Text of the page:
Because we lost our first baby at 10 weeks, getting to this magic number was an all consuming task for me. I counted down, day by day. I waited impatiently for the scan and DNA test we would be doing. My partner came with me on the day, with our one year old. We started the scan, and straight away were presented with a little blob on the screen, heart beating away inside. One sac, not twins, and a good looking little blob.

Then my worst nightmare, the words “Hmmm, this doesn’t look like a ten week old foetus though”. My heart dropped, I stopped breathing. And the voice in my head was saying “It’s dead. It’s gone. You’re gonna miscarry again.” Then another voice, “Stop it Jacqui – YOU CAN SEE IT ON THE SCREEN. There’s a heartbeat.”

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It was 8 and a half weeks. But it was fine. My dates were wrong, with an incredibly long cycle and an astoundingly late ovulation. The receptionist cracked what she thought was a joke, “A week a half early!? Whose fault was that?” I think I muttered something like, “Um, my body’s?”.

We discussed what date to return for the blood test, as we couldn’t do it until I was actually 10 weeks. I stared at the calendar on my phone but didn’t really see it. Tears welled up and my partner whispered to me, “Hey – it’s okay, we just wait a little longer.” I looked him in the eyes which made me tear up even more, “It just took so much for me to get to this week, and now we are being rewound…”

I realised that my entire being of energy had gone into making it to the day we would see our little bean on the screen, see the heartbeat, and see that everything was looking okay. My whole mental and physical capacity had been used up, to get to this moment, and now I was deflated and forlorn.

But everything was fine, I had to keep telling myself, so there really wasn’t anything to be upset about.

And so we went back to 8 and half weeks. I let the weeks pass trying not to dwell too much on the time frame involved. I continued to feel my anxiety constantly, with no let up. All the time. I mentioned to my partner that maybe I should go to the doc, and see if I needed to take something. He pointed out that maybe it would disappear after the 12 scan, that my body was subconsciously on edge, even if I felt like I wasn’t stressing. I went for the 10 week blood test, and had a very, very anxious wait until the results came back a week later regarding Chromosome issues – all clear. Then there was just a week left until the 12 week scan, right in the midst of my family’s December Christmas celebrations. We told everyone that we were expecting, always with the caveat of “So far all looks good, but we are just waiting to see the baby again at the scan in a few days.”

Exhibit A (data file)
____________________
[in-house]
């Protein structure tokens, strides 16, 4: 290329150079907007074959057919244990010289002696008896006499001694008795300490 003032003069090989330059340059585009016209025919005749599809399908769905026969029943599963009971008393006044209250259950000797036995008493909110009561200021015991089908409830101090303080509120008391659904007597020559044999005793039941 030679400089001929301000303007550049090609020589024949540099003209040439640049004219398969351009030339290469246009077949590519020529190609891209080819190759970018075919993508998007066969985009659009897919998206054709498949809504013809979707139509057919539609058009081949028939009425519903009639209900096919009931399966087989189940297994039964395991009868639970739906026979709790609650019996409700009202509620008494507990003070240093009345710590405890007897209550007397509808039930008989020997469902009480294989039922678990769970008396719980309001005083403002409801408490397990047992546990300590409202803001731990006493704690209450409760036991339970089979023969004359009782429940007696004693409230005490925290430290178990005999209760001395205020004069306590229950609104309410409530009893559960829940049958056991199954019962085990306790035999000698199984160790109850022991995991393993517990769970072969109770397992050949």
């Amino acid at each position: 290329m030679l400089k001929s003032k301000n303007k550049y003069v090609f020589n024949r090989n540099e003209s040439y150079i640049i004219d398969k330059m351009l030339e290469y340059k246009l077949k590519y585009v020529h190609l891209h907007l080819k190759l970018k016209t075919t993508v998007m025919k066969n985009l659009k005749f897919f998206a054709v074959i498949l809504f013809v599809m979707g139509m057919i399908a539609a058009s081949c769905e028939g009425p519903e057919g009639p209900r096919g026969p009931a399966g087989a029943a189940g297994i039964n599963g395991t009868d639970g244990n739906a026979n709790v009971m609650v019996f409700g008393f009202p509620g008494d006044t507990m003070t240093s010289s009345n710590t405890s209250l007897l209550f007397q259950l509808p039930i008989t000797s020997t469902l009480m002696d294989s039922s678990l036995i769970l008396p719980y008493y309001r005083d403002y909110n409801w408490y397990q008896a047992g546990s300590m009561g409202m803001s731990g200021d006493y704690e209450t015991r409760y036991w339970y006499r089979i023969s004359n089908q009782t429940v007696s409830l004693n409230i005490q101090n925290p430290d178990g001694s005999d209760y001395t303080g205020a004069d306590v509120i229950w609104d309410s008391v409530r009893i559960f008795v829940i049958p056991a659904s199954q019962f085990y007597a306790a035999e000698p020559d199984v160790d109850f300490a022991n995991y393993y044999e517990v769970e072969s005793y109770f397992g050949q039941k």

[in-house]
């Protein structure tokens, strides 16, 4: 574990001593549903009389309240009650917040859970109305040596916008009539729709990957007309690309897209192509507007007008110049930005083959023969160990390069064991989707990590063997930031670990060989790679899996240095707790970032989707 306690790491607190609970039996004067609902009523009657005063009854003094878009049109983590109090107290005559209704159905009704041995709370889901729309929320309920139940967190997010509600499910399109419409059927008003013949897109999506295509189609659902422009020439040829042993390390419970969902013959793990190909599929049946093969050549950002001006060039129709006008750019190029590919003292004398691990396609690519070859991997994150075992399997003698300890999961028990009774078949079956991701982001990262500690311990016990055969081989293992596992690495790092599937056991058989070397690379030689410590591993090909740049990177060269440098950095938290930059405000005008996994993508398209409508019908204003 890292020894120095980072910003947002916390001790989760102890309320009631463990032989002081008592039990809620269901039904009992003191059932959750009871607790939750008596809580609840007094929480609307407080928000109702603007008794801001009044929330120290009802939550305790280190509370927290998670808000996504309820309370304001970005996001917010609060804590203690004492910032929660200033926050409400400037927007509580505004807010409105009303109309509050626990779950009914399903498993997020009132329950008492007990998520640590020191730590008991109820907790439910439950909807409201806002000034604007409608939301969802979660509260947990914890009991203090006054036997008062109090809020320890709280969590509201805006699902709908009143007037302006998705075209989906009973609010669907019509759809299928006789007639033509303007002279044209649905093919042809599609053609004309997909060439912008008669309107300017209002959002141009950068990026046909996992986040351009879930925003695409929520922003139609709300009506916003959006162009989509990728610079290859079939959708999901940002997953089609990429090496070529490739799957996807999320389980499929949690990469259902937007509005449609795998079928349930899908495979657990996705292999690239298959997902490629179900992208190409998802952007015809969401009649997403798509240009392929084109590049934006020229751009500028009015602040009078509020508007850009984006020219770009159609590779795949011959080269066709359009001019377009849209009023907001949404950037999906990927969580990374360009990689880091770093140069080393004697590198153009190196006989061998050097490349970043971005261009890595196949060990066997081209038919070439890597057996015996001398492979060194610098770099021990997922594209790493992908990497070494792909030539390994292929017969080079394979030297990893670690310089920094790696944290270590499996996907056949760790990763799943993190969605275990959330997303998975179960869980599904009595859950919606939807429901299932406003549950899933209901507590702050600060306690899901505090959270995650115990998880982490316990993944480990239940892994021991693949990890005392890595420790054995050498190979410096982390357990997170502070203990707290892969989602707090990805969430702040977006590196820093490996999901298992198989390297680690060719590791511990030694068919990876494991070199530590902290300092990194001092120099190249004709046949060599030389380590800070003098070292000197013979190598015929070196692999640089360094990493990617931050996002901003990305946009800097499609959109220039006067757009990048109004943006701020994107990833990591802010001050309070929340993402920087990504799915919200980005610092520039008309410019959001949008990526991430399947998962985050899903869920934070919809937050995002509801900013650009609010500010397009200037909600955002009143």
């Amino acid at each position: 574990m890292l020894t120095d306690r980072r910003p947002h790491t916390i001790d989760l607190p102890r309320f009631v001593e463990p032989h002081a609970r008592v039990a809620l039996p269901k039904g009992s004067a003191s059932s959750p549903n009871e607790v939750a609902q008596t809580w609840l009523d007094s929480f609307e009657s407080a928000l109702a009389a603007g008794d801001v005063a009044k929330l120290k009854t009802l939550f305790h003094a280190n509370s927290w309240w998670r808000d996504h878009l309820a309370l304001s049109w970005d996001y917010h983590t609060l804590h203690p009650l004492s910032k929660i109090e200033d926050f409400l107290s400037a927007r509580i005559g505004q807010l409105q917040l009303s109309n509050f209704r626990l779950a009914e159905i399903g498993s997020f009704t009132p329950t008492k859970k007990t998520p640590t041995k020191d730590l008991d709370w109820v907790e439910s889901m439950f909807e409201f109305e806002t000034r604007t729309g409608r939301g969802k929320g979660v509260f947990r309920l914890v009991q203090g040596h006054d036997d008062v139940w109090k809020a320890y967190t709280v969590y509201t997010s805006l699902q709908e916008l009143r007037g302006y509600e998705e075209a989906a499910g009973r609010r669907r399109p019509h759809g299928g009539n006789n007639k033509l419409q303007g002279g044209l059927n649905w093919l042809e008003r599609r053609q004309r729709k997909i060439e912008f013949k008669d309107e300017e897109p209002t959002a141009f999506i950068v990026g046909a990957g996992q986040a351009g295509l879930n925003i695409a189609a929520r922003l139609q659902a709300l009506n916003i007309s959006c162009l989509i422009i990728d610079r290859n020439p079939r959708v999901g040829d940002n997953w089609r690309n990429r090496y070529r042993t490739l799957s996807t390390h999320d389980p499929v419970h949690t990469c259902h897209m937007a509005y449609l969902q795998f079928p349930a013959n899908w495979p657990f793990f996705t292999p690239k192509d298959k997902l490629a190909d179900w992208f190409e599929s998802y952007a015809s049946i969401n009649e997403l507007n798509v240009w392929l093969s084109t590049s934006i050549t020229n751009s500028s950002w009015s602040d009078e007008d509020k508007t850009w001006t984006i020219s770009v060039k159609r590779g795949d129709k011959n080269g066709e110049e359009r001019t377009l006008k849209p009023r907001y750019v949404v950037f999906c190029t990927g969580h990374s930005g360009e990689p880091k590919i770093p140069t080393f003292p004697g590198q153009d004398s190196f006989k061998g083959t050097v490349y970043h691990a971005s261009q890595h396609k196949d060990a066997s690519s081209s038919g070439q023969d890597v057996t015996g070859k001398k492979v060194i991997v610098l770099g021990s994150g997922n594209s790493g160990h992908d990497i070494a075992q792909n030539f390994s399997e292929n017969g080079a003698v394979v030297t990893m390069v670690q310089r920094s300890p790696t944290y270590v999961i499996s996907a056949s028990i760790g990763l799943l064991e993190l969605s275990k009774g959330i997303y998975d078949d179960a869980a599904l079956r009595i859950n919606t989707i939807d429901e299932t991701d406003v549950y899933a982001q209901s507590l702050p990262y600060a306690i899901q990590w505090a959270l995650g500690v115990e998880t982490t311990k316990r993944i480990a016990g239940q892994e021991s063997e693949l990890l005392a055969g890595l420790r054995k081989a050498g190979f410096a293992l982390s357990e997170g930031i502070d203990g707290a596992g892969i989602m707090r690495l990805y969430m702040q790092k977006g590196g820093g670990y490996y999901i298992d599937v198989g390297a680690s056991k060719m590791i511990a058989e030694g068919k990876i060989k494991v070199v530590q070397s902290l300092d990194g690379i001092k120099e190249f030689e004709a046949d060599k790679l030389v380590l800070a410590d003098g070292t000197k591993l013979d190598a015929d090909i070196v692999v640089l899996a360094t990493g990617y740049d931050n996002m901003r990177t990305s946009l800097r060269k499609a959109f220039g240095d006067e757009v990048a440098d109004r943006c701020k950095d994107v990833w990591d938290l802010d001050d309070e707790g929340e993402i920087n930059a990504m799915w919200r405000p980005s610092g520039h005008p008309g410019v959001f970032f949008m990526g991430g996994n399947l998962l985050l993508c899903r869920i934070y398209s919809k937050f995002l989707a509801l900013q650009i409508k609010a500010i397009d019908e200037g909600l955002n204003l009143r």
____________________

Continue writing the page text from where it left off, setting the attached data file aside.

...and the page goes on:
Before the scan, my partner asked if I was nervous. I don’t know why, but I wasn’t. Maybe because I had had shocking nausea for weeks, and so I was pretty reassured that the hormones were still kicking around, and so was baby. I also think that with the extra week and a half, I had fallen into a sort of resignation. Whatever would happen, would happen, and I’d find out very soon.

The doc silently scanned away, checking the screen and taking screen shots and measurements. Just as I was about to ask (probably with some frustration) how everything was looking, she said all the things you want to hear. “Great measurements, looks perfectly normal, healthy looking baby” etc, etc.

And so here we are. We have made it to 14 weeks today. And my anxiety did peel away with the celebrations with family, and a slow and relaxing post-Christmas break of doing not much, and being away from home.

And today is therefore the beginning of the second trimester, and the end of the longest pregnancy third I’ve ever experienced. I’m still scared, but I’m feeling good. How lucky are we to have another little human on the way? So, so lucky.

Why did I write this blog? Not really sure, just a shout out to those who endure a tough time when pregnancy comes around again but you have lost before. I am fully aware that I wrote a very similar story last time, with my rainbow pregnancy, but I guess this is a pain that doesn’t really ever fix itself.